First, it’s a mindset that we can choose. Romance calls forth our softer, more nurturing energy, in both men and women.
Romance is receptive in the sense that we’re opening our hearts and letting the love in. It evokes feelings of attraction and desire. It’s felt as a feeling of warm expansion in the heart region of the body.
Whatever gestures you use to express Romance, keep these 4 principles in mind:
Offer your partner your loving, undivided attention.
Communicate your love and care for their well-being.
Experience your partner’s pleasure as a reward in and of itself.
Don’t use romance as a strategy to get something you want (your partner will feel it).
If your partner has asked you to be more romantic with them, take them seriously. Feeling romantically starved can be a painful and isolating experience.
Do your research and ask your partnerwhat Romance feels like to them, and what gestures, words, and activities they find romantic.
What is your idea of a romantic evening?
What words and phrases do you find romantic?
What does romantic sex look like to you?
What romantic gestures open you to love?
Pick a few of the 28 activities from the Romance section of Your Erotic Menu checklist, and try them out this week.
Here are a few examples you could try-
Romance and words go hand in hand. Make a list of the things you love about your partner and share them with each other. If you can both lie down in a horizontal position facing each other, this calms our nervous system and creates a feeling of focused intimacy.
Get some pillows out, get cozy, and feed your partner with words that fill their hearts with love. Then listen to what they have to share.
This is Romance.
Bathing / showering / hot tubs:
Submerging your naked body into warm water already creates a deeply pleasurable experience. Add your partner, and you’ve got the environment for the exchange of some very romantic energy.
The more we can relax with each other, the safer we feel to open up and let the love in.
Romantic dinners are for connection. They’re for conversations about things that promote closeness.
Agree that if one of you starts veering off topic into work, tasks, or any other mundane matters, the other one can gently guide them back to more personal questions about love, sensuality, sexuality, hopes and dreams, appreciations, and matters of the heart.
Yes, it takes intention and sometimes discipline to not slip back into chit chat, but that’s what it takes to nurture Romance. Shared intention and agreements.
Flirting is very romantic. It’s also light and playful, which is what many couples could use more of. Don’t assume you know what kind of flirting your partner likes – ask them to tell you what they find romantic.
Try introducing a flirty, playful persona you can share with your partner on a regular basis.
Keep flirting separate from making a sexual request. If every flirt is seen as a request for sex then flirting won’t feel very light and breezy. It’ll feel strategic and motivated.
The Look of Love:
Romance can be communicated in just a look, in a certain kind of extended eye contact that goes deeper than usual. Romance can happen anytime, anywhere, multiple times a day. It doesn’t have to be saved for a special event. It doesn’t have to last more than enough time to say, “I love you. I’m so happy you’re in my life”.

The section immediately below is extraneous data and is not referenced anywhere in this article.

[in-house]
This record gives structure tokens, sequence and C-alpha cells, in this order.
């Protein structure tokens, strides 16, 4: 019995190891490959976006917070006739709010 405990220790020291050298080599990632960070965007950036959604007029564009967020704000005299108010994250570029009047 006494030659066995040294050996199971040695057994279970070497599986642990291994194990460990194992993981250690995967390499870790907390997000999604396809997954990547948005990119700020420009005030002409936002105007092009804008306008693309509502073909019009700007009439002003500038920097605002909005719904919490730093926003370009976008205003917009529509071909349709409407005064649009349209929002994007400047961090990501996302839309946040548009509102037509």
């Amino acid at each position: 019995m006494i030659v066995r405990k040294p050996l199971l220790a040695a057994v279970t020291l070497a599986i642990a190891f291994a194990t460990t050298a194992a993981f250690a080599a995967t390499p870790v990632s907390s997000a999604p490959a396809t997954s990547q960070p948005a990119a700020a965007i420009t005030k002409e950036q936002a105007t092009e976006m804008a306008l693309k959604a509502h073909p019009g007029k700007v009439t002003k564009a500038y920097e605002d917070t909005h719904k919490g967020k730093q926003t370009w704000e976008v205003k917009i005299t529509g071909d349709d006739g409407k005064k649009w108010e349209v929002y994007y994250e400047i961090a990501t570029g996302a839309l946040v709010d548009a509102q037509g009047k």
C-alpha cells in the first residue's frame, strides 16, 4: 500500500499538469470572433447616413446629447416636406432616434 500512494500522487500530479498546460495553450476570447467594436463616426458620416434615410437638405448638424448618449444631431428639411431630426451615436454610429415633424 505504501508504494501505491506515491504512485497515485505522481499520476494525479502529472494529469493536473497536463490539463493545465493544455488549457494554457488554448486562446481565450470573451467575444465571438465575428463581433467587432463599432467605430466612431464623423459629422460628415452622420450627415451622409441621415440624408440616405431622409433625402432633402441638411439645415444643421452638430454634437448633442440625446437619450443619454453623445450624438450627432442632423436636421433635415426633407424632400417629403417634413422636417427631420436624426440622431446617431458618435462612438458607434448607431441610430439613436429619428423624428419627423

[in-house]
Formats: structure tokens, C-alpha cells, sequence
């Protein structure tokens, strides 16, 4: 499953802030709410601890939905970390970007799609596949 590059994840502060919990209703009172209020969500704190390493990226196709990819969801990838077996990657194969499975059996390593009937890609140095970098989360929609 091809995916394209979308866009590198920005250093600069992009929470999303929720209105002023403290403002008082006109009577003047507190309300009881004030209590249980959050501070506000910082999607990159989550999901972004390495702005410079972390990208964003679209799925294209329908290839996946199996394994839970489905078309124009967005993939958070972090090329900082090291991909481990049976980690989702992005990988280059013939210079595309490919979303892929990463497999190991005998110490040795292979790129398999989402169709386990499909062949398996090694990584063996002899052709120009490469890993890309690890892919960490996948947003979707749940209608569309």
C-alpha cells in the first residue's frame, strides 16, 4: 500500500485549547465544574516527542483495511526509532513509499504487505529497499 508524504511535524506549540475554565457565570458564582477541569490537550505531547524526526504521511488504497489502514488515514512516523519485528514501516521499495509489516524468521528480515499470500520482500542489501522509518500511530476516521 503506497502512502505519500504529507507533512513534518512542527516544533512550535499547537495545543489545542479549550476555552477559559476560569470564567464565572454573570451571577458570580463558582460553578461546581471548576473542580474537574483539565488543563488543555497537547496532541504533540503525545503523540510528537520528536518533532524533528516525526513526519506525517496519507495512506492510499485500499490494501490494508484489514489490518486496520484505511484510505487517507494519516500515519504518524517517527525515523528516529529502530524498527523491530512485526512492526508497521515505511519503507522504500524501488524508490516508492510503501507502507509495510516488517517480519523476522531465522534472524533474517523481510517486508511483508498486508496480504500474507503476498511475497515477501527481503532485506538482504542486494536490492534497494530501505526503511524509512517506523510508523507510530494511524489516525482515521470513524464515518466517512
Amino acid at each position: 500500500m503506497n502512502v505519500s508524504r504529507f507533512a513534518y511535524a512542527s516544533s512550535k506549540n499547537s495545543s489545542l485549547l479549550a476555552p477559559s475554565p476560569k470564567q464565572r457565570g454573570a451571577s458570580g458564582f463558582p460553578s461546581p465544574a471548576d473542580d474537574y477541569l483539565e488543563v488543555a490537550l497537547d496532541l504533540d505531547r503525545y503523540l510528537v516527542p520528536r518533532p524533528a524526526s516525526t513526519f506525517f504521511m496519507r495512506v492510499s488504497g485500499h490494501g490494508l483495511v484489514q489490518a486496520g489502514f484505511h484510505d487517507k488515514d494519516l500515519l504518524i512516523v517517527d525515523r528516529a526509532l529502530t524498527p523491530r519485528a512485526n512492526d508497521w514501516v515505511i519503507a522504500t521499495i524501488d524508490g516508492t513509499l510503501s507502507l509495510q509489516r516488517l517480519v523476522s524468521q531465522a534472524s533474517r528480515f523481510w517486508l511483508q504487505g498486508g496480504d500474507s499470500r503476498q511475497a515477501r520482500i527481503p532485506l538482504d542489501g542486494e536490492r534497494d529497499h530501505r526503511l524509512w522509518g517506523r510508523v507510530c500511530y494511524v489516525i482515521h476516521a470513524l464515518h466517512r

Whatever Romance looks like for you and your partner, choose it every day.
Make it part of your spiritual practice, place it at the top of your priority list, and start to reap the emotional, physical and biological rewards that come from keeping Romance alive and well in your relationship.
You now know that Romance:
Shuts down the neural machinery behind critical assessments of your partner
Activates your brain’s reward centers, which creates desire for more
Floods your body with the bonding hormone, dopamine that keeps couples feeling connected and in love
That’s powerful medicine!
There are 24 more romantic activities in Your Erotic Menu. Go through them with your partner, and start your daily diet of Romance.
Next week, we’ll be talking about Sexual Style #4 of 6, Passion (yum)
Looking forward to it!
In my coaching practice, I specialize in working with couples, and individuals in relationships.
If you’d like to learn more about any of the sexual styles found in Your Erotic Menu set up a Discovery Callwith me, and let’s talk about your sexual evolution.
Stay well and love deeply,
Schedule your free discovery call and learn how relationship and intimacy coaching opens the door to better Love, Sex and Desire.
News Flash! Studies now show that long-term couples who may feel they’ve lost that ‘lovin’ feelin’ can reactivate their brain’s romantic reward centers by ushering Romance back into their lives. The whirlwind excitement of Romance carries us into a relationship, and the deepening of Romance keeps that relationship alive and thriving.
Although I speak about how sexual styles may differ from each other, I don’t view them in any kind of hierarchy. I think all 6 sexual styles (sensual, slow sex, romance, passion, fetish and kink) are alive in every one of us. We’re just more familiar with some and less familiar with others. But combined, they offer a full-spectrum erotic experience that can feed us on multiple levels, sometimes even within one sexual occasion.
Ask most couples about the early stages of their relationship, and they’ll remember the ease they experienced around sex and intimacy. They’ll stare off into space with memories of testosterone-driven lust and estrogen flooding seduction.